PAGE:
Food has been packaged into metal cans since the early 1900s. Drink cans for both carbonated and non-carbonated soft drinks are the primary use of metal food packaging.

Metal cans may either consist of tin plate (steel covered in a thin tin layer) or of aluminium and steel coated with a lacquer. Tinplate has reducing abilities preventing colour and flavour loss as well as product oxidation. However, this comes at the cost that tin dissolves into the product. For product types where oxidation prevention is less necessary, lacquers have been introduced to protect the food from migration of the packaging material. The lacquers are on a polymer basis such as epoxy resins and may also migrate into the food. Cans can be extruded, drawn or welded (only possible with steel) and usually consist of two to three pieces, which are connected by seams. Even in non-lacquered cans, it is considered useful to seal the metal seams with lacquer in order to protect the food from contaminants from outside the packaging material (Page et al. 2011).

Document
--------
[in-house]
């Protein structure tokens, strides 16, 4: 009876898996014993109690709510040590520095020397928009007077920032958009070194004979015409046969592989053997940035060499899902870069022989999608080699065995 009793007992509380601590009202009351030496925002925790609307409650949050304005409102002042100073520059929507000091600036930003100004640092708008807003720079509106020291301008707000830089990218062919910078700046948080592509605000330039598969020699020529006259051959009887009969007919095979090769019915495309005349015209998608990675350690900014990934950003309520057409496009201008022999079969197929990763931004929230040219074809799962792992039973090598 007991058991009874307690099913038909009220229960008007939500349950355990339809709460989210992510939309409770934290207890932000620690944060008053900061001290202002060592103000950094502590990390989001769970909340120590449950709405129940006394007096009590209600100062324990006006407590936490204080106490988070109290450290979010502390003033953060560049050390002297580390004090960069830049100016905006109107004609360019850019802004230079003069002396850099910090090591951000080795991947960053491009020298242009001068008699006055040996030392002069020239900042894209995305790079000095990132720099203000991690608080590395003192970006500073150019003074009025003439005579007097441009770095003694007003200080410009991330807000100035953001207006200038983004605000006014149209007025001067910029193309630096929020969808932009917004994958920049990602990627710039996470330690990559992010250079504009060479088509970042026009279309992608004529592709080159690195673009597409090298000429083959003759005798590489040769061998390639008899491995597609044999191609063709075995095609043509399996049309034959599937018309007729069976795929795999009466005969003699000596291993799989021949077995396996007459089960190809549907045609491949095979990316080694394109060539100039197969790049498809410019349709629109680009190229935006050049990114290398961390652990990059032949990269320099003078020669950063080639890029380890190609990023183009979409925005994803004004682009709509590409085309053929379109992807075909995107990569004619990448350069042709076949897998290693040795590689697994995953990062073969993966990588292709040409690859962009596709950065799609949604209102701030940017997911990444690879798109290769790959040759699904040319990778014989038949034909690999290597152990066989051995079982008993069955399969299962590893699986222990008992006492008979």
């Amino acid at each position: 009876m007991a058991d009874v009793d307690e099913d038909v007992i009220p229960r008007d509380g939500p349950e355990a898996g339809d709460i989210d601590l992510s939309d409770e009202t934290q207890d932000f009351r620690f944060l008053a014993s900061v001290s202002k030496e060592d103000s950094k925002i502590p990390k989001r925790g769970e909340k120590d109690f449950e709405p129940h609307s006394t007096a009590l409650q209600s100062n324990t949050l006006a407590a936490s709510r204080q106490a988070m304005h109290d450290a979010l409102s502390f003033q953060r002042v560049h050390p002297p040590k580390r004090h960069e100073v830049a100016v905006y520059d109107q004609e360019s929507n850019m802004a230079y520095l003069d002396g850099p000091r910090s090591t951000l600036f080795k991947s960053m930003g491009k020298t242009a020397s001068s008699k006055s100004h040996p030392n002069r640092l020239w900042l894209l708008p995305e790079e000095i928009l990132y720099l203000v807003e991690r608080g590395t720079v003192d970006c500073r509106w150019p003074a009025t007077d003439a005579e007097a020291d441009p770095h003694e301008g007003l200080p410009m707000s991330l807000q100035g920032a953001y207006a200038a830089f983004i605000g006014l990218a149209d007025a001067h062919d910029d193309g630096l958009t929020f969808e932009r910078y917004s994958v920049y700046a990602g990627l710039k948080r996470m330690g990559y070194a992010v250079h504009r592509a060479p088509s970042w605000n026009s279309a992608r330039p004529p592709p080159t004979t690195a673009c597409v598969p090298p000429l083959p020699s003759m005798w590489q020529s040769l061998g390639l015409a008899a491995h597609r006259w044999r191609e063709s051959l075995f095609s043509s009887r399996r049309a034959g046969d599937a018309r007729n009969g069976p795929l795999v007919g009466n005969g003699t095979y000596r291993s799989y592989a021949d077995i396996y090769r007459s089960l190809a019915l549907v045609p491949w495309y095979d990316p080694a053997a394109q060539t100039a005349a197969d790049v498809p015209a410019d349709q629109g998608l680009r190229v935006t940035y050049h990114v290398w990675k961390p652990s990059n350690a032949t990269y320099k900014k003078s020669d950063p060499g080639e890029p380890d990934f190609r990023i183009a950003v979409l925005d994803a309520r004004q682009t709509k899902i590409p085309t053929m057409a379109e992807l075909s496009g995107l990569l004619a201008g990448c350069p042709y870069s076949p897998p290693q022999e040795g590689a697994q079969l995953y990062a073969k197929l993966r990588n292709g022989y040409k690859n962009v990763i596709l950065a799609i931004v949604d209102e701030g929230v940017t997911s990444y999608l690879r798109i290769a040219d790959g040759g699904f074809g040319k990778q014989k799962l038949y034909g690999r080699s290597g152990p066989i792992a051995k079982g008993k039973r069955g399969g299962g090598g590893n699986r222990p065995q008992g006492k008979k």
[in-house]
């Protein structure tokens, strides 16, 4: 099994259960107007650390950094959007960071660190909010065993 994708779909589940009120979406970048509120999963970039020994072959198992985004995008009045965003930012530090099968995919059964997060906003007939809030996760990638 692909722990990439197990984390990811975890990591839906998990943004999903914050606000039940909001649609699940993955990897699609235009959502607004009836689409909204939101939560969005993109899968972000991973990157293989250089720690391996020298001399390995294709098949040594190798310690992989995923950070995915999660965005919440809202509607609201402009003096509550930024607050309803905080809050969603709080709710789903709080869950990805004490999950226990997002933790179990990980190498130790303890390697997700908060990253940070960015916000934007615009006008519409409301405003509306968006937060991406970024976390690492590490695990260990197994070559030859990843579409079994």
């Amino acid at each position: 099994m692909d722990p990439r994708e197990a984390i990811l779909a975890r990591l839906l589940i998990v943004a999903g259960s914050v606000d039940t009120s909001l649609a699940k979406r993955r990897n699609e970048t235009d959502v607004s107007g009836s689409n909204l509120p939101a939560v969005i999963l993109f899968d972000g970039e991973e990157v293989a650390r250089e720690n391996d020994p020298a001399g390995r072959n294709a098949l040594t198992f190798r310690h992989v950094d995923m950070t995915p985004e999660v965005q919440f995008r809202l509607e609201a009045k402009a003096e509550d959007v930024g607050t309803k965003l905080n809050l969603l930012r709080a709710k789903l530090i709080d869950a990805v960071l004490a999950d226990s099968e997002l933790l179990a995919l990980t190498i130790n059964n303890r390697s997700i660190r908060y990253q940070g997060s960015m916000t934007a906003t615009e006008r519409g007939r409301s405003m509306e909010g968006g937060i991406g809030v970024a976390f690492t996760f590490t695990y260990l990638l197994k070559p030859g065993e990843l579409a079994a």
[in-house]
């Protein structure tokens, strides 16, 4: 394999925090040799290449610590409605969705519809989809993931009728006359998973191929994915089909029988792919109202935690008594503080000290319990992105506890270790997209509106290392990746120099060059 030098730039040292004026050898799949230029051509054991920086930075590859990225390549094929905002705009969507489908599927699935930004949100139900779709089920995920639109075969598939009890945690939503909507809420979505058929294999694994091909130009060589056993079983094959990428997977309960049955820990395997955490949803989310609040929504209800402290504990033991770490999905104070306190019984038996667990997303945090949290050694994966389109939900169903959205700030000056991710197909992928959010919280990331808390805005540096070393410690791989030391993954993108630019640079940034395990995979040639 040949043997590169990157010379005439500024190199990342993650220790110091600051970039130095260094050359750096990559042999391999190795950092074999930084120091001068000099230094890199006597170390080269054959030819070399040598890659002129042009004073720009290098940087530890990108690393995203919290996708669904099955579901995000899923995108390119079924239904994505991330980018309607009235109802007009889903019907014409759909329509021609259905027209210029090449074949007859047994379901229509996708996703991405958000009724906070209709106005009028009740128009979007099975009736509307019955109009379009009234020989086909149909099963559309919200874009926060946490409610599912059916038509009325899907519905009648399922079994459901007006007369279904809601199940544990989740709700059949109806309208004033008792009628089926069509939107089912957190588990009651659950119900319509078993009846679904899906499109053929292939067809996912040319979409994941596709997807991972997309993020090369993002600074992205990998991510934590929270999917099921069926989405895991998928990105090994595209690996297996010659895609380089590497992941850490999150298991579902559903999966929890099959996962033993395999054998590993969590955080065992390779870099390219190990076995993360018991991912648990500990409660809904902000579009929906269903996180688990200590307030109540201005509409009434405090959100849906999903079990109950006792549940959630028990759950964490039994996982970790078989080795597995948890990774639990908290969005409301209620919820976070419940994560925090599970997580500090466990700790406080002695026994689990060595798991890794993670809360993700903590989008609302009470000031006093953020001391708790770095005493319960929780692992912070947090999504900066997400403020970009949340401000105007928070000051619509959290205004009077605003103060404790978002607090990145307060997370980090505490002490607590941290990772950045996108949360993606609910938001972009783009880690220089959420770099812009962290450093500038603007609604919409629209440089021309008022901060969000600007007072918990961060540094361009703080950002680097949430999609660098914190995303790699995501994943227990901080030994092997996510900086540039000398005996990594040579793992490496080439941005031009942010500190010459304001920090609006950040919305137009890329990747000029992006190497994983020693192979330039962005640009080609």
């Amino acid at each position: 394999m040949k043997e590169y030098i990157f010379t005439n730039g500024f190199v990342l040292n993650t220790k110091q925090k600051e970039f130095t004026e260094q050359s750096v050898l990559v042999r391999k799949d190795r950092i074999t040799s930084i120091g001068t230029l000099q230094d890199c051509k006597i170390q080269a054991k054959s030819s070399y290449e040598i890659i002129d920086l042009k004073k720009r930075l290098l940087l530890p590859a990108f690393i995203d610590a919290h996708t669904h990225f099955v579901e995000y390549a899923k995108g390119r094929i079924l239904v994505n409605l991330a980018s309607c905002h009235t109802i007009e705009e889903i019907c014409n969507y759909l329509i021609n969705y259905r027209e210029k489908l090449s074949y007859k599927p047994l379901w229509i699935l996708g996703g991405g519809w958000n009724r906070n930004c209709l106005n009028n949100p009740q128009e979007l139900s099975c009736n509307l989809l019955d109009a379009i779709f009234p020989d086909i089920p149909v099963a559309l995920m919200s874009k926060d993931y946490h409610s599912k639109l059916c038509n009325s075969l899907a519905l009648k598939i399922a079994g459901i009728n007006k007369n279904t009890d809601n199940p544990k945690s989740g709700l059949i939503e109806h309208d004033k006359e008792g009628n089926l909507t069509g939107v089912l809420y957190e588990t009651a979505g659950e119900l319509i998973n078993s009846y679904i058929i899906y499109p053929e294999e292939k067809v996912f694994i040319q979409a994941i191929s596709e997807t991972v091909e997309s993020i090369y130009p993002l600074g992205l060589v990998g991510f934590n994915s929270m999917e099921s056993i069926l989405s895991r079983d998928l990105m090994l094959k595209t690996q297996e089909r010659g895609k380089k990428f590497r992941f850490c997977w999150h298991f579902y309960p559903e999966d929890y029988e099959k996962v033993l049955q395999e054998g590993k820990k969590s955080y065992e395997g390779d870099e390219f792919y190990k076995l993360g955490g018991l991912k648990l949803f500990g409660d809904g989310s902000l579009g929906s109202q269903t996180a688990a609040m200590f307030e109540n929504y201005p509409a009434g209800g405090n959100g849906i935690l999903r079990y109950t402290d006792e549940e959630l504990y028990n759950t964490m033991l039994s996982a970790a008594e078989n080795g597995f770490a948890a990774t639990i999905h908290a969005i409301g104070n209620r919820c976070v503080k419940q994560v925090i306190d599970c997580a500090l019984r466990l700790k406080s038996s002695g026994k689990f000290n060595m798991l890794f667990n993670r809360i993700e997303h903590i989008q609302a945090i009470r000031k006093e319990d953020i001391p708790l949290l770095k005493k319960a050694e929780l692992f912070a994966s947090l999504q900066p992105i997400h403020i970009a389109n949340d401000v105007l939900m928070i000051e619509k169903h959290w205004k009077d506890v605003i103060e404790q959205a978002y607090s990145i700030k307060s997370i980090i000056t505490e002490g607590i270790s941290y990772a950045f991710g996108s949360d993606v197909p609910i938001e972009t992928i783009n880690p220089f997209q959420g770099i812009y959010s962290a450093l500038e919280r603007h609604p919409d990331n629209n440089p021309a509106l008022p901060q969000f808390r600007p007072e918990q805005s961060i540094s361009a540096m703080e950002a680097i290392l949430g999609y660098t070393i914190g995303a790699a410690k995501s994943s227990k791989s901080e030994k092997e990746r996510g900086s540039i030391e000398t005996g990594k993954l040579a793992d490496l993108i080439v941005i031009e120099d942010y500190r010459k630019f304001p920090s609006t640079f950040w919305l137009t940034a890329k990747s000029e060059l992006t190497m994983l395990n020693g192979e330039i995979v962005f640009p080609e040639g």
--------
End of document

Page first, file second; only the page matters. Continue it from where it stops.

Additionally to the EU Framework Regulation EC 1935/2004 on materials and articles intended to come into contact with food,  polymer based gaskets used to seal metal packaging are regulated under the EU regulation EC 10/2011 on plastic materials and articles intended to come into contact with food (Art 2). Further EU regulation EC 1895/2005 restricts the use of certain epoxy derivatives from the use as resins in metal cans.